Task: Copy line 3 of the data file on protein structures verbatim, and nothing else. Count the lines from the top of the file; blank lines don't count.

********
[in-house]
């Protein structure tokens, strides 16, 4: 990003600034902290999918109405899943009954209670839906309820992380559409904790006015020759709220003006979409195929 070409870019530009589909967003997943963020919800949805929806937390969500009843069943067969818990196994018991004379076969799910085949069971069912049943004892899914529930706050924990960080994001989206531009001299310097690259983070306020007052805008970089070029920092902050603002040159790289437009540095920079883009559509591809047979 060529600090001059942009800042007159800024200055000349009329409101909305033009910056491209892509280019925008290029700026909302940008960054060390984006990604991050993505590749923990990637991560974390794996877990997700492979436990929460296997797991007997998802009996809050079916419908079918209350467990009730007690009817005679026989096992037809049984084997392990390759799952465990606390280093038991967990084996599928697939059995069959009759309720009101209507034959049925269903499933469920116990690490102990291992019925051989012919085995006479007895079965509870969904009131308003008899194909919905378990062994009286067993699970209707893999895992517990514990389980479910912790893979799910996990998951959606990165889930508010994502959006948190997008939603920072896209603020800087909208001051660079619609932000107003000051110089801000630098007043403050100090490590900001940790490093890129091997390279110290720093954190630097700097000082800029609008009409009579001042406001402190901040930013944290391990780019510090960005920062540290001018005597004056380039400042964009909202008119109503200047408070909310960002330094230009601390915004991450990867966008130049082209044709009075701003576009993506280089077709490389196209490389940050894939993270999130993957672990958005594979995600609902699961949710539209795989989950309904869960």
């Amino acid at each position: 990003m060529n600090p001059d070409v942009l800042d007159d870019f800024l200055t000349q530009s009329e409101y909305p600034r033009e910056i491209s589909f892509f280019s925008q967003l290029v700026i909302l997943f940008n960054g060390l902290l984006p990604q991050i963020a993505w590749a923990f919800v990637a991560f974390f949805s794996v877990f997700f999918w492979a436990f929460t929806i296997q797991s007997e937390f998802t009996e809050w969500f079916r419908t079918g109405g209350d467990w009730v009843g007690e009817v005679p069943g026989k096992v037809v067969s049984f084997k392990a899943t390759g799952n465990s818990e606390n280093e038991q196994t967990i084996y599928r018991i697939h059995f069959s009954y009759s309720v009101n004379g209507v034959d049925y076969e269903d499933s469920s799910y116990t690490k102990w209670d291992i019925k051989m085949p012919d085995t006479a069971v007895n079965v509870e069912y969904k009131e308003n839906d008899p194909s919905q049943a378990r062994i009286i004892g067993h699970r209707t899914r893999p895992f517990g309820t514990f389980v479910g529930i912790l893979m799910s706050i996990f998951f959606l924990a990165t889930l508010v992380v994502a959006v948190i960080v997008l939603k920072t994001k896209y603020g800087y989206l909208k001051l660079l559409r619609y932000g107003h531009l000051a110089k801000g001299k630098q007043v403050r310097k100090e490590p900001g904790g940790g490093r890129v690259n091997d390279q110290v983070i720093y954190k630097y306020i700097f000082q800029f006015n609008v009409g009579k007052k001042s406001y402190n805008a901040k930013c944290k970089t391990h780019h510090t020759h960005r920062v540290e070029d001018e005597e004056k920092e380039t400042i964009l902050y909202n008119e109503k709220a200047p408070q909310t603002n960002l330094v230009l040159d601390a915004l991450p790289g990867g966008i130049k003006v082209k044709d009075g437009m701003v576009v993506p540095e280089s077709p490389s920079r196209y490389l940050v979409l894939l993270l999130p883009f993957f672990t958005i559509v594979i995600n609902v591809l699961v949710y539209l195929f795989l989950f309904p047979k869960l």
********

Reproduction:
């Amino acid at each position: 990003m060529n600090p001059d070409v942009l800042d007159d870019f800024l200055t000349q530009s009329e409101y909305p600034r033009e910056i491209s589909f892509f280019s925008q967003l290029v700026i909302l997943f940008n960054g060390l902290l984006p990604q991050i963020a993505w590749a923990f919800v990637a991560f974390f949805s794996v877990f997700f999918w492979a436990f929460t929806i296997q797991s007997e937390f998802t009996e809050w969500f079916r419908t079918g109405g209350d467990w009730v009843g007690e009817v005679p069943g026989k096992v037809v067969s049984f084997k392990a899943t390759g799952n465990s818990e606390n280093e038991q196994t967990i084996y599928r018991i697939h059995f069959s009954y009759s309720v009101n004379g209507v034959d049925y076969e269903d499933s469920s799910y116990t690490k102990w209670d291992i019925k051989m085949p012919d085995t006479a069971v007895n079965v509870e069912y969904k009131e308003n839906d008899p194909s919905q049943a378990r062994i009286i004892g067993h699970r209707t899914r893999p895992f517990g309820t514990f389980v479910g529930i912790l893979m799910s706050i996990f998951f959606l924990a990165t889930l508010v992380v994502a959006v948190i960080v997008l939603k920072t994001k896209y603020g800087y989206l909208k001051l660079l559409r619609y932000g107003h531009l000051a110089k801000g001299k630098q007043v403050r310097k100090e490590p900001g904790g940790g490093r890129v690259n091997d390279q110290v983070i720093y954190k630097y306020i700097f000082q800029f006015n609008v009409g009579k007052k001042s406001y402190n805008a901040k930013c944290k970089t391990h780019h510090t020759h960005r920062v540290e070029d001018e005597e004056k920092e380039t400042i964009l902050y909202n008119e109503k709220a200047p408070q909310t603002n960002l330094v230009l040159d601390a915004l991450p790289g990867g966008i130049k003006v082209k044709d009075g437009m701003v576009v993506p540095e280089s077709p490389s920079r196209y490389l940050v979409l894939l993270l999130p883009f993957f672990t958005i559509v594979i995600n609902v591809l699961v949710y539209l195929f795989l989950f309904p047979k869960l």